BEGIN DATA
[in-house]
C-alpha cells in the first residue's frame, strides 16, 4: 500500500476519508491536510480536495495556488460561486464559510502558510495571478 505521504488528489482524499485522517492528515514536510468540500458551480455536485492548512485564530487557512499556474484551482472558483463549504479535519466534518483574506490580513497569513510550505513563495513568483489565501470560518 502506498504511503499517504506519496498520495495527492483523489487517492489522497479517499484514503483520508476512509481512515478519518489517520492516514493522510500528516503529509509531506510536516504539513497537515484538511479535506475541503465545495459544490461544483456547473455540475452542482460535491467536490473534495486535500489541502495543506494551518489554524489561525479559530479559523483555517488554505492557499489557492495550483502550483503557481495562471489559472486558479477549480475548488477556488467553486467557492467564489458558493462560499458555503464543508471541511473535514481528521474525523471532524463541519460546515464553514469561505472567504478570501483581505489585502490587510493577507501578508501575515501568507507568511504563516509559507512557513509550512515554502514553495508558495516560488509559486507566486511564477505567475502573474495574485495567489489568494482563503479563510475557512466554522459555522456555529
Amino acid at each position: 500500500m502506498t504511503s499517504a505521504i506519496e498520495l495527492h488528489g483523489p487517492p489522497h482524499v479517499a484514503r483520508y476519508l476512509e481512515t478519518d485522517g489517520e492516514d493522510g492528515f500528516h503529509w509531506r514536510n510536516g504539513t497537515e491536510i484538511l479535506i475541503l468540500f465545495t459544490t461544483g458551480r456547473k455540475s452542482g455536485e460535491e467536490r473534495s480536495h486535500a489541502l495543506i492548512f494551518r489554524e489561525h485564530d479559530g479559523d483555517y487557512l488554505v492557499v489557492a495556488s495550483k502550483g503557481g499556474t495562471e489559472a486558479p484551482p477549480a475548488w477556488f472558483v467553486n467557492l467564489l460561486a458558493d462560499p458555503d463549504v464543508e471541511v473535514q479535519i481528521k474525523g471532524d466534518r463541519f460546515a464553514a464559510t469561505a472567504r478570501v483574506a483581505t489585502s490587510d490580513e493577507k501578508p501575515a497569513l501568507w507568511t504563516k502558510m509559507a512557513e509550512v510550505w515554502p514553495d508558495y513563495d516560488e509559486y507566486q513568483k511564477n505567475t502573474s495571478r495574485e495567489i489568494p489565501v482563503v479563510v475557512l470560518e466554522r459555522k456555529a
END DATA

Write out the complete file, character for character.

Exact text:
[in-house]
C-alpha cells in the first residue's frame, strides 16, 4: 500500500476519508491536510480536495495556488460561486464559510502558510495571478 505521504488528489482524499485522517492528515514536510468540500458551480455536485492548512485564530487557512499556474484551482472558483463549504479535519466534518483574506490580513497569513510550505513563495513568483489565501470560518 502506498504511503499517504506519496498520495495527492483523489487517492489522497479517499484514503483520508476512509481512515478519518489517520492516514493522510500528516503529509509531506510536516504539513497537515484538511479535506475541503465545495459544490461544483456547473455540475452542482460535491467536490473534495486535500489541502495543506494551518489554524489561525479559530479559523483555517488554505492557499489557492495550483502550483503557481495562471489559472486558479477549480475548488477556488467553486467557492467564489458558493462560499458555503464543508471541511473535514481528521474525523471532524463541519460546515464553514469561505472567504478570501483581505489585502490587510493577507501578508501575515501568507507568511504563516509559507512557513509550512515554502514553495508558495516560488509559486507566486511564477505567475502573474495574485495567489489568494482563503479563510475557512466554522459555522456555529
Amino acid at each position: 500500500m502506498t504511503s499517504a505521504i506519496e498520495l495527492h488528489g483523489p487517492p489522497h482524499v479517499a484514503r483520508y476519508l476512509e481512515t478519518d485522517g489517520e492516514d493522510g492528515f500528516h503529509w509531506r514536510n510536516g504539513t497537515e491536510i484538511l479535506i475541503l468540500f465545495t459544490t461544483g458551480r456547473k455540475s452542482g455536485e460535491e467536490r473534495s480536495h486535500a489541502l495543506i492548512f494551518r489554524e489561525h485564530d479559530g479559523d483555517y487557512l488554505v492557499v489557492a495556488s495550483k502550483g503557481g499556474t495562471e489559472a486558479p484551482p477549480a475548488w477556488f472558483v467553486n467557492l467564489l460561486a458558493d462560499p458555503d463549504v464543508e471541511v473535514q479535519i481528521k474525523g471532524d466534518r463541519f460546515a464553514a464559510t469561505a472567504r478570501v483574506a483581505t489585502s490587510d490580513e493577507k501578508p501575515a497569513l501568507w507568511t504563516k502558510m509559507a512557513e509550512v510550505w515554502p514553495d508558495y513563495d516560488e509559486y507566486q513568483k511564477n505567475t502573474s495571478r495574485e495567489i489568494p489565501v482563503v479563510v475557512l470560518e466554522r459555522k456555529a